B.C. extends free HPV vaccinations to Grade 6 boys
The vaccine will be provided as part of regular school-based, publicly-funded immunization clinics
B.C. will begin providing the human papillomavirus (HPV) vaccination to Grade 6 boys beginning in September 2017.
The vaccine will be provided as part of the regular school-based, publicly funded immunization clinics. Two doses will be given at least six months apart, as it is to Grade 6 girls.
Health Minister Terry Lake announced the extension of the program, saying the move is to improve protection against a range of HPV-caused cancers that affect both men and women.
"We've targeted the program to Grade 6 girls and now Grade 6 boys to better promote the broad coverage needed for effective herd immunity," he said in a statement.
"The HPV vaccine is most effective when administered before a child is first exposed to the virus and will help protect them from HPV-related cancers and other serious health problems."
The school immunization program will use the Gardasil 9 vaccine, which provides protection against nine types of HPV.
Not a woman-only concern
HPV is one of the most common sexually transmitted infections, with three out of four sexually active people contracting the virus at some point in their lives.
Often HPV infections will clear on their own and most don't show any symptoms but can pass the virus on to others unknowingly.
In other cases, cells infected with the virus can become cancerous over time or cause genital warts.
Perry Kendall, B.C.'s provincial health officer, said that even though the most common cancer caused by HPV is cervical, the virus should be a concern for both men and woman.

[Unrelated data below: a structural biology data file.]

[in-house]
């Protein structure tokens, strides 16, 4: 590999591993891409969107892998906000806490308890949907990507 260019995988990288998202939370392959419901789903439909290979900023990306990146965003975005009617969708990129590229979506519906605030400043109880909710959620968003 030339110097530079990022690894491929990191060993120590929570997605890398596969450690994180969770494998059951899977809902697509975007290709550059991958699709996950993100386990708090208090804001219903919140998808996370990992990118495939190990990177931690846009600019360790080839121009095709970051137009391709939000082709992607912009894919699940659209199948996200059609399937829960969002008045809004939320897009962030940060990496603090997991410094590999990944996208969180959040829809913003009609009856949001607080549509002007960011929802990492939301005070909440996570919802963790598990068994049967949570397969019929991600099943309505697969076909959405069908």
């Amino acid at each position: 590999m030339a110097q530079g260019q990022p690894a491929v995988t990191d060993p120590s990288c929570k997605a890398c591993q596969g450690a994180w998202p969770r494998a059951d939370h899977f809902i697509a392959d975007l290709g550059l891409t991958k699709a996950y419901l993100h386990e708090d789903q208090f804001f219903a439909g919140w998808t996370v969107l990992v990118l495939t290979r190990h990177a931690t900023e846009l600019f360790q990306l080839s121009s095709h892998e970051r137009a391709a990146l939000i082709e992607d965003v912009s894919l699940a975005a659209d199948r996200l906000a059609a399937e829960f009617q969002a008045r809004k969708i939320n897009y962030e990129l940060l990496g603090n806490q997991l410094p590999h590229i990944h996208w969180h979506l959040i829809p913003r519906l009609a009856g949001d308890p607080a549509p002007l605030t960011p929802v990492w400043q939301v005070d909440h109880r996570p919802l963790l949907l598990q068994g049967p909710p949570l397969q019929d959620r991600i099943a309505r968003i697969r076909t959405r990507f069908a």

"Your son can pick up HPV from a woman who isn't vaccinated and pass it on to another woman. While most people will clear HPV, some will go on to develop throat cancer, rectal cancers, as well as genital warts, which are quite unpleasant," he said.
Monika Naus, medical director of immunization programs and preventable diseases at the B.C. Centre for Disease Control, applauded the move.
"I think it's a very positive move. A lot of people have been waiting for this for awhile," she said.
"The advantage of vaccinating men is that they will be protected directly and will be less dependent on the actions of others for their own health."
B.C.'s previous policy was based on the concept of herd immunity, with the hopes that by vaccinating Grade 6 girls, boys would be less likely to develop and pass on the virus.
In 2015, B.C. extended its immunization program to include boys and men up to age 26 who were considered to be at a higher risk of contracting the virus.
Removing the stigma
Kendall said he hopes the extension of the program will alleviate some of the stigma associated with the vaccine.
"In some areas, there has unfortunately been religious opposition believing that somehow vaccinating young girls against sexually transmitted diseases would be tacit approval of early onset sexual behaviour," he said.
"It's nonsense. It doesn't happen. But that was a concern that was being expressed."
Naus agreed that the expansion of the program may have a normalizing effect.
"I think a gender-neutral program will remove some of the stigma girls or parents may feel."
While HPV can be detected through a standard Pap smear, there is no routine program for screening pre-cancerous HPV lesions in men.
With this move, B.C. will join six provinces — Alberta, Manitoba, Ontario, Quebec, Nova Scotia and P.E.I. — that already provide the HPV vaccination to boys.